How to Self-Join a Table in SQL Server

This tutorial will show you how to self-join a table in SQL Server. By self-joining a table we are able to manipulate SQL Server into thinking that a self-joined table is split in two tables, thus allowing us to run queries that otherwise wouldn’t be possible. A self-join runs just like any other join with the only difference being that aliasing tables is required because without table aliases, all column names in the result of the join would be uncertain.

Setting Up

In this tutorial we will use an employee table with columns of ‘EmployeesId’, ‘LastName’, ‘Country’, and ‘DepartmentId’. The EmployeeId and DepartmentId columns will be of data type ‘int’ while the LastName and Country columns will be of data type nvarchar.



Click the execute button and make sure it completes successfully.

Step One

Now that we have the outline of our table, we need to insert data into it. We will use the INSERT INTO statement to do this. By combining the SELECT and UNION ALL statements we are able to insert multiple values into the table in a single query. The SELECT statement simply defines the values being entered while the UNION ALL statement allows for duplicates to be entered.



Click the execute button and make sure it completes successfully.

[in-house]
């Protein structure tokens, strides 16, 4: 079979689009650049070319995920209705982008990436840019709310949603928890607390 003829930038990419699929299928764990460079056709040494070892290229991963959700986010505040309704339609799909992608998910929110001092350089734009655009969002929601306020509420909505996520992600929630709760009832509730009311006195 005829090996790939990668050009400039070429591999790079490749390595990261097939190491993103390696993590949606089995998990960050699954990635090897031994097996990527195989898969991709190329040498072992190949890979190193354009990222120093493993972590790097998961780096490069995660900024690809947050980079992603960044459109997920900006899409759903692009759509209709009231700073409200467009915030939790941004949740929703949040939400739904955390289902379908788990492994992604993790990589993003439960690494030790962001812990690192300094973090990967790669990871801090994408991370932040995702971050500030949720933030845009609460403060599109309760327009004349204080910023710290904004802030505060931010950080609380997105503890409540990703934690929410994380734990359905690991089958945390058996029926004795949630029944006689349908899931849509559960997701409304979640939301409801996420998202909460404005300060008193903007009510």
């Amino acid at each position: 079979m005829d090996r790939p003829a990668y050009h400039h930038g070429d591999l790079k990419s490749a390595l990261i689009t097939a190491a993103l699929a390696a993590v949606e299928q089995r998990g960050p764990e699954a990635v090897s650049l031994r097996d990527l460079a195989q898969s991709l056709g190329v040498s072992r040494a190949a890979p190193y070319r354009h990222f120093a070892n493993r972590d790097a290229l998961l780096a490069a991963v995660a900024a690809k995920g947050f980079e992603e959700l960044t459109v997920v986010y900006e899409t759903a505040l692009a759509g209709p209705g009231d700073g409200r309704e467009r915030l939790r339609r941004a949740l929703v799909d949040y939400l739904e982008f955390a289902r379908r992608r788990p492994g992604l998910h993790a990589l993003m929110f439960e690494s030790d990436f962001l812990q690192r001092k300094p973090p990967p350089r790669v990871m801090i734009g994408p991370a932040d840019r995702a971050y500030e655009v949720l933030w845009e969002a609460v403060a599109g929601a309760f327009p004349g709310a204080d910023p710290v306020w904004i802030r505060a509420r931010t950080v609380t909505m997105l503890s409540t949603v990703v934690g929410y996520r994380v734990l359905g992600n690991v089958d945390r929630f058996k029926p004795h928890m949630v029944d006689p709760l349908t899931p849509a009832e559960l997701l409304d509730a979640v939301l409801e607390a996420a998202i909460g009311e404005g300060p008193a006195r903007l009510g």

Step Two

Now that we have entered data into the Employee table we can create the query that will self-join the table. This is where detail plays a factor. It is important to know what is happening in the query so that you won’t be surprised with the outcome.

First thing we will do is select the EmployeeId, LastName, and Country columns from the Employee table but with a slight twist. Since we are self-joining the table we have to hypothetically split the table into two, this is possible by simply giving them aliases. We use the same columns twice but with different aliases, in this case A and B, thus creating two tables with one.

Second thing we do is determine what table to select from. Since we declared two different tables in the SELECT statement we are eligible to select from those tables, in this case from Employee A and Employee B.

The third and final thing we do is determine exactly what data to extract from the table, or tables depending how you look at it. Since we want to create a table with all possible outcomes of employees in the same country, we use the WHERE clause to select employees in the same country and different employees by comparing the EmployeeId of both aliases.



Execute the query and make sure it completes successfully.


When the query is executed you should see unique results in each row of the table. You will see three results of Australia with different combinations of LastName in each row, and since there were only two instances of Germany we have only one possible result.


Thanks for reading and make sure to download the source files to get a better understanding of how the code works.

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